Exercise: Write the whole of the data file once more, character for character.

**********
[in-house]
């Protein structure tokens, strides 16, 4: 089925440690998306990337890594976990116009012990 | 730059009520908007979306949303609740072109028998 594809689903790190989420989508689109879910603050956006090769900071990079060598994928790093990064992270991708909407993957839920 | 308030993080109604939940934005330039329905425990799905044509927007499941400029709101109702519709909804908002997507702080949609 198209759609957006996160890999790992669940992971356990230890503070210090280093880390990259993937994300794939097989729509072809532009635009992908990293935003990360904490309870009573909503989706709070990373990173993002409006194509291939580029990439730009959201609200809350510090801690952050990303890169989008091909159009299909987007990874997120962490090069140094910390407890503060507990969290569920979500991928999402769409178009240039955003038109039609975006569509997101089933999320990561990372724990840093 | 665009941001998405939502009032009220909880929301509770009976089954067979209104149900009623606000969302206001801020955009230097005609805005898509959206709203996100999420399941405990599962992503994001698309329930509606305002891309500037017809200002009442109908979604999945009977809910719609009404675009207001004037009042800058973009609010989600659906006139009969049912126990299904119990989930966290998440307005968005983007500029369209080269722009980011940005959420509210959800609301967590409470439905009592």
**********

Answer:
[in-house]
């Protein structure tokens, strides 16, 4: 089925440690998306990337890594976990116009012990 | 730059009520908007979306949303609740072109028998 594809689903790190989420989508689109879910603050956006090769900071990079060598994928790093990064992270991708909407993957839920 | 308030993080109604939940934005330039329905425990799905044509927007499941400029709101109702519709909804908002997507702080949609 198209759609957006996160890999790992669940992971356990230890503070210090280093880390990259993937994300794939097989729509072809532009635009992908990293935003990360904490309870009573909503989706709070990373990173993002409006194509291939580029990439730009959201609200809350510090801690952050990303890169989008091909159009299909987007990874997120962490090069140094910390407890503060507990969290569920979500991928999402769409178009240039955003038109039609975006569509997101089933999320990561990372724990840093 | 665009941001998405939502009032009220909880929301509770009976089954067979209104149900009623606000969302206001801020955009230097005609805005898509959206709203996100999420399941405990599962992503994001698309329930509606305002891309500037017809200002009442109908979604999945009977809910719609009404675009207001004037009042800058973009609010989600659906006139009969049912126990299904119990989930966290998440307005968005983007500029369209080269722009980011940005959420509210959800609301967590409470439905009592």